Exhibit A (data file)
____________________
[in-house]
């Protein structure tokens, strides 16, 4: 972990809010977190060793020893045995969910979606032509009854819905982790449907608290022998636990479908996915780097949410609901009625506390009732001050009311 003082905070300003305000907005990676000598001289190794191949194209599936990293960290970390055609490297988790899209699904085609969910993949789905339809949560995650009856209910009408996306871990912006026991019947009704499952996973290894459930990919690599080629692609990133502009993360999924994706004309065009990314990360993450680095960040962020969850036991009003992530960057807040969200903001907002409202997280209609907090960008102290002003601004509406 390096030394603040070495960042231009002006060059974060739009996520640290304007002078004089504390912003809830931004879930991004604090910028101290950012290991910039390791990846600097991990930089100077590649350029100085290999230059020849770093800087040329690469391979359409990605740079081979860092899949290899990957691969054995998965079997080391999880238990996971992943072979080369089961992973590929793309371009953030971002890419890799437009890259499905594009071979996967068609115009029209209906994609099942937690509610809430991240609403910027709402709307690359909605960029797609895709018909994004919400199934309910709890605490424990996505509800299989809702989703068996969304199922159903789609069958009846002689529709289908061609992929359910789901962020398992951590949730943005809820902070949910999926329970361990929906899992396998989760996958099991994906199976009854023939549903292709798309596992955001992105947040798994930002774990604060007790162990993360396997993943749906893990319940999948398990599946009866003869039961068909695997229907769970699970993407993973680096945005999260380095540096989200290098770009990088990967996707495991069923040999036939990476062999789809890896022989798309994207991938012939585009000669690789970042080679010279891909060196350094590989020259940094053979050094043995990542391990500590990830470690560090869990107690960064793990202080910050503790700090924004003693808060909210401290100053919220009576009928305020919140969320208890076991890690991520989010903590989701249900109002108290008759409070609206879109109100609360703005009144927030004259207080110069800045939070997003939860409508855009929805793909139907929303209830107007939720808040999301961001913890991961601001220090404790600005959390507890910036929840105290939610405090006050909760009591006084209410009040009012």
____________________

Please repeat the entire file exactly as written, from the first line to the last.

[in-house]
């Protein structure tokens, strides 16, 4: 972990809010977190060793020893045995969910979606032509009854819905982790449907608290022998636990479908996915780097949410609901009625506390009732001050009311 003082905070300003305000907005990676000598001289190794191949194209599936990293960290970390055609490297988790899209699904085609969910993949789905339809949560995650009856209910009408996306871990912006026991019947009704499952996973290894459930990919690599080629692609990133502009993360999924994706004309065009990314990360993450680095960040962020969850036991009003992530960057807040969200903001907002409202997280209609907090960008102290002003601004509406 390096030394603040070495960042231009002006060059974060739009996520640290304007002078004089504390912003809830931004879930991004604090910028101290950012290991910039390791990846600097991990930089100077590649350029100085290999230059020849770093800087040329690469391979359409990605740079081979860092899949290899990957691969054995998965079997080391999880238990996971992943072979080369089961992973590929793309371009953030971002890419890799437009890259499905594009071979996967068609115009029209209906994609099942937690509610809430991240609403910027709402709307690359909605960029797609895709018909994004919400199934309910709890605490424990996505509800299989809702989703068996969304199922159903789609069958009846002689529709289908061609992929359910789901962020398992951590949730943005809820902070949910999926329970361990929906899992396998989760996958099991994906199976009854023939549903292709798309596992955001992105947040798994930002774990604060007790162990993360396997993943749906893990319940999948398990599946009866003869039961068909695997229907769970699970993407993973680096945005999260380095540096989200290098770009990088990967996707495991069923040999036939990476062999789809890896022989798309994207991938012939585009000669690789970042080679010279891909060196350094590989020259940094053979050094043995990542391990500590990830470690560090869990107690960064793990202080910050503790700090924004003693808060909210401290100053919220009576009928305020919140969320208890076991890690991520989010903590989701249900109002108290008759409070609206879109109100609360703005009144927030004259207080110069800045939070997003939860409508855009929805793909139907929303209830107007939720808040999301961001913890991961601001220090404790600005959390507890910036929840105290939610405090006050909760009591006084209410009040009012």